In Time, in the softest of science fictions, asks audiences to believe humans have somehow been genetically engineered to stop aging at 25, and that once you hit 25, the glowing green digital timer embedded into your arm starts counting down from one year. To live past that single year you must earn time by working for it, being given it, or engaging in ludicrous “fights” for it.

In this world time is used as money, so a cup of coffee is 4 minutes of your life, buying a fancy sports car would be a century, and so on. On paper, it sounds cool. However, there's zero thought given to any logistics of how this system would actually work, and this interesting premise simply exists to support the rice-paper thin metaphor of time literally equaling money.

We're introduced to this premise during a 15 second or so monologue from Justin Timberlake's Will Salas, a poor worker in the ghetto of Dayton, Ohio, who is living day-to-day. Get it? Cause he only has a day's worth of time left? He lives with his mom (Olivia Wilde), eventually meets a rich man, who before committing suicide (or 'timing out') gives Will all the time in the world. Well, about a century to be more exact. Alas, he is unable to reach his still-poor mother in time to give her some of his new found wealth, and she too, times out.

So now free and rich, Will, with zero remorse on his face, charters a limo to a different “time zone”, specifically new Greenwich, where people with perfectly coifed hair go around asking eachother if they are “from time” (instead of from money. Get it? Get it?), here he meets Pete Campell from Mad Men, who's a big rich jerk with a sexy daughter. I refer to him as Pete Campell from Mad Men, and not his real movie name, because he is not a character. He is a face we know in a performance he essentially does 13 weeks a year on basic cable. But anyway, we've seen the plot a dozen times before. A poor boy wins the affection of a rich girl, and after bickering with each-other while on the lam, they fall in love, and elect to stick it to the establishment while they still have time (get it?).

The only intriguing part of the film occurs toward the beginning of the second act after Will's mom dies. Will, finally with about a 100 years to his name, takes a journey across the country, depositing more time than he ever thought he'd have into various toll booths along the path. The tolls get higher and higher as the limo marches forward, but because Will is with time / money for the first time in his life, it's interesting to watch him deposit more time than he ever previously thought he had, or could have, as a simple toll.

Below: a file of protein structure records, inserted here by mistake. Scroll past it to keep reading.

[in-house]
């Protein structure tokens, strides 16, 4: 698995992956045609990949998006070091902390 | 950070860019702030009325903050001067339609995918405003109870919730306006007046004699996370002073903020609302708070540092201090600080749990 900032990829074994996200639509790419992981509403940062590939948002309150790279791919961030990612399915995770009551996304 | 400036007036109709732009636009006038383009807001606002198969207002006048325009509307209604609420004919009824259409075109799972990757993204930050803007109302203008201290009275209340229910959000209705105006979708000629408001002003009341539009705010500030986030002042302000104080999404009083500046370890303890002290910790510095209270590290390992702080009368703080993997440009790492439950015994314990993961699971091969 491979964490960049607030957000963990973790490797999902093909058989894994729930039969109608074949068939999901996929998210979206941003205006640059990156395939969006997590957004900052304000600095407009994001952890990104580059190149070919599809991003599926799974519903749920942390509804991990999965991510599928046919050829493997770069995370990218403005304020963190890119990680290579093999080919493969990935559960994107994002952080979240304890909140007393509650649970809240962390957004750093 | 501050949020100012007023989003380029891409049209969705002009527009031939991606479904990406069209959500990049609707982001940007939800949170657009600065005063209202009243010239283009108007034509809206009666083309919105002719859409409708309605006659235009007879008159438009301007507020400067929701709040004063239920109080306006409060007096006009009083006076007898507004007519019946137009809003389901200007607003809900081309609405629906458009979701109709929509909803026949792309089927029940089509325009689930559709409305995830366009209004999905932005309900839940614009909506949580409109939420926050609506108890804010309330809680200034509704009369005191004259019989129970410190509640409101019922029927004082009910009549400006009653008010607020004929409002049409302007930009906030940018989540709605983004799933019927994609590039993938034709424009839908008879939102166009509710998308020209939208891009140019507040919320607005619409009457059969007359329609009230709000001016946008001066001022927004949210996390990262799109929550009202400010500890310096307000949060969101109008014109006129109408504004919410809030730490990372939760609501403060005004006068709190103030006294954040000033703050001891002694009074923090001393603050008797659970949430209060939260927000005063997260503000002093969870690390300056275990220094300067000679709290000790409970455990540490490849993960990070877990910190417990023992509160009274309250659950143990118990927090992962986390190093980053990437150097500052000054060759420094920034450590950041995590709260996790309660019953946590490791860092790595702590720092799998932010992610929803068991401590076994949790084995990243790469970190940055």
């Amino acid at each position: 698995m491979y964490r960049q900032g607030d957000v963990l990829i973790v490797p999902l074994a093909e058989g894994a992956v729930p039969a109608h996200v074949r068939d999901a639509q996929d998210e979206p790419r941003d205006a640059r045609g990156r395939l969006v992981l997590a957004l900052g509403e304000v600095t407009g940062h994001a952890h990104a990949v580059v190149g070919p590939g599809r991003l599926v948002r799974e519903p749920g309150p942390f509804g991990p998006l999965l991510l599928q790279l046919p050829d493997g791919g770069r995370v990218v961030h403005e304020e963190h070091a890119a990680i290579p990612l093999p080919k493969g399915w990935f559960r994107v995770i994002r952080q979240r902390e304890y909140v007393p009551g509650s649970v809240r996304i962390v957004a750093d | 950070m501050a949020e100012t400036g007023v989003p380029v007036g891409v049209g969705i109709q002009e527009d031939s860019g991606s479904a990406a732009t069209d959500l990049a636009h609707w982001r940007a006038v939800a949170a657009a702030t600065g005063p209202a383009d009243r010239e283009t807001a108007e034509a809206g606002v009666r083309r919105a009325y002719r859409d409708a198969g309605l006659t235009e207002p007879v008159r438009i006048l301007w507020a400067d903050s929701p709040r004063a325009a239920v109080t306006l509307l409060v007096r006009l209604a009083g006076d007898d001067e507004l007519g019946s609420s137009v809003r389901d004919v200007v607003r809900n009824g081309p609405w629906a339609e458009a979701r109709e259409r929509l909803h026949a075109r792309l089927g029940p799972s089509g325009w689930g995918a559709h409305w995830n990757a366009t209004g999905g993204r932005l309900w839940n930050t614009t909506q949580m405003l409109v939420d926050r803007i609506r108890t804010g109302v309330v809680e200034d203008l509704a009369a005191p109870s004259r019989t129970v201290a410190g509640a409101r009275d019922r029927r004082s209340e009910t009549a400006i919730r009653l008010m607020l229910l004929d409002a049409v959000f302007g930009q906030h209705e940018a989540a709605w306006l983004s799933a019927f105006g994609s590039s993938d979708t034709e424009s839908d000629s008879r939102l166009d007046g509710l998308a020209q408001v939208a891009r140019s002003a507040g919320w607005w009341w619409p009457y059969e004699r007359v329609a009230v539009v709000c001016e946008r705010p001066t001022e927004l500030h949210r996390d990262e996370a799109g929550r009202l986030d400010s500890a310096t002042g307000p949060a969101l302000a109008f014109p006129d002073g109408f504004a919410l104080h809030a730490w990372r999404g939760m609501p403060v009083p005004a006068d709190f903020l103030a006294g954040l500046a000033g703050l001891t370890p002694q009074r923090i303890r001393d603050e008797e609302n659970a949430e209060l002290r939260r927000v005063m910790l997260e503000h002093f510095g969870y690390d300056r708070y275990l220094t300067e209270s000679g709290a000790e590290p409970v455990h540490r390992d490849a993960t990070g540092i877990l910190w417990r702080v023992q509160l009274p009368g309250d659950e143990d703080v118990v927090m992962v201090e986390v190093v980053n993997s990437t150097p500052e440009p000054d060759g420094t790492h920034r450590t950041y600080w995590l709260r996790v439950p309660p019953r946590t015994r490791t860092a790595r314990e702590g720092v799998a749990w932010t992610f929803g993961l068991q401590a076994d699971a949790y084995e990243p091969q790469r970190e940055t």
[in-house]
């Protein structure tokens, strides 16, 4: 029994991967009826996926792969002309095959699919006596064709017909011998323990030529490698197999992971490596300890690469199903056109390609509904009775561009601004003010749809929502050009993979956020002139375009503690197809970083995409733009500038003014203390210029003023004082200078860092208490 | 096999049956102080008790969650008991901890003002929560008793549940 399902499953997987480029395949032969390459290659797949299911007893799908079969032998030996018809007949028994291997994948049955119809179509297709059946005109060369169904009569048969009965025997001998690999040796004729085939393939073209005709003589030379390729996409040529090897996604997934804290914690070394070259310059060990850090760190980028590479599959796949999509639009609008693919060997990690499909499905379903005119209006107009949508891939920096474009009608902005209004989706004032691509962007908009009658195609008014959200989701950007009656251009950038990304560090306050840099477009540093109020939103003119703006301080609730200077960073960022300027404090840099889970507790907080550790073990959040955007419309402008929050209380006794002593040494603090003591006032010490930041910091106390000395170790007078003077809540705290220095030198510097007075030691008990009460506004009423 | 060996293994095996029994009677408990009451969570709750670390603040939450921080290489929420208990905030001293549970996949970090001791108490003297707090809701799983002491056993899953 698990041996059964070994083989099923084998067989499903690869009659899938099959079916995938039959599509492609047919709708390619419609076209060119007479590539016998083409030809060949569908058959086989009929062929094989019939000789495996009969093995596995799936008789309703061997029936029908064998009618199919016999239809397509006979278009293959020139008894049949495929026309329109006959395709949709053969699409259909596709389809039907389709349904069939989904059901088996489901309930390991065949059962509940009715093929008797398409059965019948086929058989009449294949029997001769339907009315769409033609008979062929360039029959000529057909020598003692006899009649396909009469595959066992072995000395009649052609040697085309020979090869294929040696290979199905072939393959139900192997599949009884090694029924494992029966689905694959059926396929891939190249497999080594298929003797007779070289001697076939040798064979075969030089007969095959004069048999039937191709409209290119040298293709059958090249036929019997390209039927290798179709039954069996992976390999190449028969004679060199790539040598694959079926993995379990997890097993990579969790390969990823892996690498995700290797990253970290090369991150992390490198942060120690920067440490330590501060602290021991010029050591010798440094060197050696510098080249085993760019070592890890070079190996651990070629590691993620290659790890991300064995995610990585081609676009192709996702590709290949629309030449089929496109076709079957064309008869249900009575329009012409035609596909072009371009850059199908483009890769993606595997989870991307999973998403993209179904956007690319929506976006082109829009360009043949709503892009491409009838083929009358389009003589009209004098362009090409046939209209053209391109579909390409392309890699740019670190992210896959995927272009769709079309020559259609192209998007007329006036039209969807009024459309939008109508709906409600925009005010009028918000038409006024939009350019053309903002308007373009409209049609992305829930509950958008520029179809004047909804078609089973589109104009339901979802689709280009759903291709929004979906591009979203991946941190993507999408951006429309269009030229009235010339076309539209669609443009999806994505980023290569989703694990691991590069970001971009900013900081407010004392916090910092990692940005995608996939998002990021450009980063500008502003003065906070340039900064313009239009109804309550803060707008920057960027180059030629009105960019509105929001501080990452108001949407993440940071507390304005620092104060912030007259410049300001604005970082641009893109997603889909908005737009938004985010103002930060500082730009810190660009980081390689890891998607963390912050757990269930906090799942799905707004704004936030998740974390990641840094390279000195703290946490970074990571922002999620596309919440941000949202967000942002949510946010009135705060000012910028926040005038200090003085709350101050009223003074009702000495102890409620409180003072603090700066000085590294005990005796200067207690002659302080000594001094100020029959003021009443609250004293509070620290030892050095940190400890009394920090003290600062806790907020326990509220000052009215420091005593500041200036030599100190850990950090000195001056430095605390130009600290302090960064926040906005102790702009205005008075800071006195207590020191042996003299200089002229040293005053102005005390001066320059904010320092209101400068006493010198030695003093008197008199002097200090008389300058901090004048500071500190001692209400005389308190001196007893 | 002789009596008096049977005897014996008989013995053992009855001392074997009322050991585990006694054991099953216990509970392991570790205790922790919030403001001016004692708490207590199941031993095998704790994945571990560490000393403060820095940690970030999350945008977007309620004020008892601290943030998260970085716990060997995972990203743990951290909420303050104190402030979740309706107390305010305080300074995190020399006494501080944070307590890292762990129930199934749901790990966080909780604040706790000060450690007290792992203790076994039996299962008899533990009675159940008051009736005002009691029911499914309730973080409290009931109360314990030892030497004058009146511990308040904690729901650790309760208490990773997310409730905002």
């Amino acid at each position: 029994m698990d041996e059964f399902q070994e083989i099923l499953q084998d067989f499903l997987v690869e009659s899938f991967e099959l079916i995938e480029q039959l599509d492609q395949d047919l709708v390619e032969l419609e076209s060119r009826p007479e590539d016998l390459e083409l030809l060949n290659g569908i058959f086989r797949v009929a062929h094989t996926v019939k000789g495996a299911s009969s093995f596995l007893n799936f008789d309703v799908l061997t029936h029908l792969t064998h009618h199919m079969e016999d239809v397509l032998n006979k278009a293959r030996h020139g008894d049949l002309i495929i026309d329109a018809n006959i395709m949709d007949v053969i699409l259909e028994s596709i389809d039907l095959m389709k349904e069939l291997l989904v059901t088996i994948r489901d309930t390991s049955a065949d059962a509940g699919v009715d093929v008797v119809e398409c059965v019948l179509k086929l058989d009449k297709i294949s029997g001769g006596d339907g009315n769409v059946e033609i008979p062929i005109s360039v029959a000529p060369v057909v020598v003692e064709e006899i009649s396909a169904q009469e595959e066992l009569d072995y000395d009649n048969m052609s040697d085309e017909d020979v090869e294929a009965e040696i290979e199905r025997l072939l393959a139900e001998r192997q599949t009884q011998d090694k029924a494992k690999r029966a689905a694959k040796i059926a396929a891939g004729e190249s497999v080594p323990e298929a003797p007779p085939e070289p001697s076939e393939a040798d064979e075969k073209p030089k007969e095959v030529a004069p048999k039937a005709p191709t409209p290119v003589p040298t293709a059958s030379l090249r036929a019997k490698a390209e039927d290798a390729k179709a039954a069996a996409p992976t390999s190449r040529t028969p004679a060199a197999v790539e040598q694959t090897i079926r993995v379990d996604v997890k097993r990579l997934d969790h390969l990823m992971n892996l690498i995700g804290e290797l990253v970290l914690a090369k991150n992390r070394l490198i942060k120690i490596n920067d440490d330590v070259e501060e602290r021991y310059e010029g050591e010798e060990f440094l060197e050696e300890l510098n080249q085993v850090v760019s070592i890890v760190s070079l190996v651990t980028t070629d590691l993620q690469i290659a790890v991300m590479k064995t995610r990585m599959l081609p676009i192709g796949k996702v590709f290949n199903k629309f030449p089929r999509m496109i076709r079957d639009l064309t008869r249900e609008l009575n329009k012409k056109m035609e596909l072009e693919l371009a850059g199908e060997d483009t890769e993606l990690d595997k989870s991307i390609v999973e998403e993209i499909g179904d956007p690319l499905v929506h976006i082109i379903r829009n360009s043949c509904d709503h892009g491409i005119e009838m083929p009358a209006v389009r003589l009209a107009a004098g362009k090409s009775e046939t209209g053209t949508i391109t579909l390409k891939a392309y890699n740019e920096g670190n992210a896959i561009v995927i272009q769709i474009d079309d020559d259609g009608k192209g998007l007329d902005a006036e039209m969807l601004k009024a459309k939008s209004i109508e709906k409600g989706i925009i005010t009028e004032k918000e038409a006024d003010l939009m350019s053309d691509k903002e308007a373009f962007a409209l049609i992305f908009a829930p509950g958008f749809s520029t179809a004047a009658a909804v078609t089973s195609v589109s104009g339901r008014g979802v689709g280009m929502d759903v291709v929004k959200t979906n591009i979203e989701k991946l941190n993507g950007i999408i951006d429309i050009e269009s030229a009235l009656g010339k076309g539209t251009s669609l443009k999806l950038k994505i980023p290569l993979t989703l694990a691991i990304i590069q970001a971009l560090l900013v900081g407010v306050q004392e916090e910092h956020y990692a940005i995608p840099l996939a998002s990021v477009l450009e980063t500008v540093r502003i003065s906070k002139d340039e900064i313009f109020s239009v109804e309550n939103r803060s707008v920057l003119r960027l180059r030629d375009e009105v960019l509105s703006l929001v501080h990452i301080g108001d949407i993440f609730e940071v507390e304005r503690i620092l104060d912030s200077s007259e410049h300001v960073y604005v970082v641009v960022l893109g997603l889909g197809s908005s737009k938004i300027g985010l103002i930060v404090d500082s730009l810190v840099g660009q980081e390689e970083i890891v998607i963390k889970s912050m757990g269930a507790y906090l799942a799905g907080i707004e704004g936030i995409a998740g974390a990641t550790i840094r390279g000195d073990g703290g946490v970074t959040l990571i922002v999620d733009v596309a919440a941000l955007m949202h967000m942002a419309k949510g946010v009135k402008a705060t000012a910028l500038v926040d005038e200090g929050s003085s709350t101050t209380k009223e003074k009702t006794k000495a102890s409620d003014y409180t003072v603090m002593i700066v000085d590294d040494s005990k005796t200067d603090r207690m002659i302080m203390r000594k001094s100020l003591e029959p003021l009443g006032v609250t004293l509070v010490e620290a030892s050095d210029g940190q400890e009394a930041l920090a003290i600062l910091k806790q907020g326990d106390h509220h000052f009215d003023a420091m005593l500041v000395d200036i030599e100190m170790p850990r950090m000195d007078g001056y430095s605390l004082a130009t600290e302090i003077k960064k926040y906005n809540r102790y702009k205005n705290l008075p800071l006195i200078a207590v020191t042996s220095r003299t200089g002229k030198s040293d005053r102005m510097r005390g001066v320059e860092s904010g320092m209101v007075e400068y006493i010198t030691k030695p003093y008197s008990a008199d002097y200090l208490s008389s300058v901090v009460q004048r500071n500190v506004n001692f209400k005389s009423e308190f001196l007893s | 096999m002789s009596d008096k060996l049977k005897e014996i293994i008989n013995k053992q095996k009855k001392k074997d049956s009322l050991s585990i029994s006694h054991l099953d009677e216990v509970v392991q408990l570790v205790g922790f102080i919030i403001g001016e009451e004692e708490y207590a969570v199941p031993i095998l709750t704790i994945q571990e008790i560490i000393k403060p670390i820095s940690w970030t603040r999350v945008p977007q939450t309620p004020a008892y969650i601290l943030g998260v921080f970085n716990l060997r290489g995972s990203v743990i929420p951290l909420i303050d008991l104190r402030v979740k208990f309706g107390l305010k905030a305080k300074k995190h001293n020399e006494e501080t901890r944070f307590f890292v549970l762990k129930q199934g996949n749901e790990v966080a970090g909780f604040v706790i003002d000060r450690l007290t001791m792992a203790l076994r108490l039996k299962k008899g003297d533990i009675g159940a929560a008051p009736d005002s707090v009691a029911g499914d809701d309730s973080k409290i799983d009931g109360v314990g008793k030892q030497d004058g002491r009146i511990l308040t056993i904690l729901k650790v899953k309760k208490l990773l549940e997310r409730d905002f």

I guess if you're someone who's occupying Wall Street, and thoroughly enjoys being angry at the big gray “Establishment” bands like Rage Against The Machine screech about between “Aw Yeah”s and “Give it to me!”s, and don't want to think about the socioeconomic reasons for WHY there is such a gap between the rich and the poor and the ever shrinking middle class, then yes, “In Time” is decent for about 20 minutes which is probably all your attention span can handle anyway.

But if you think about the movie for more than three seconds it's inane premise and manipulative message will rot your brain. All I have is questions: Who the heck engineered people to be like this? What do orphans do? Why is Justin Timberlake in this movie if he's supposed to be a depressed and poor kid from the ghetto. Where did he learn to shoot a gun? Why is Cillian Murphy's character very obviously past the age of 25? Are they seriously playing No Limit Hold'Em Poker right now? Why are the bad guys dressed like villians from firefly? Is the message of this movie really that, if I'm poor, I should rob banks, kidnap rich women, and engage in murder to fight the establishment?

I just hate movies like this that use a pretty serious and complicated issue as an excuse to fire guns and run from things. There is a thought provoking, serious, and probably poignant movie somewhere in this not-very-well thought out universe, unfortunately, this is not it.

You know, if you're reading this review right now, and want to see a movie that is like this one, but smarter, more uplifting, better acted, and more fun? Go rent “The Adjustment Bureau” right now. Go do it. In fact, you'll get the same shots of the lead male character running while holding the hand of the female character while wearing a partially soiled suit jacket and button down shirt, except in “The Adjustment Bureau” you'll care what happens to them, and get a fancy hat for your trouble.

Thus, In Time is uneven, badly acted, devoid of surprise or intrigue or a single original thought or subtly or nuance or a one memorable moment that hasn't been done better elsewhere in every conceivable way. It's impossible to say the movie's heart is in the wrong place for it has no heart. It is an assembly of scenes that run out of steam about a half hour in and turns into a lame Bonnie and Clyde meets Robin Hood rip off. The more I think about this movie, the more bitter I become toward it, and to be frank, I don't have the time.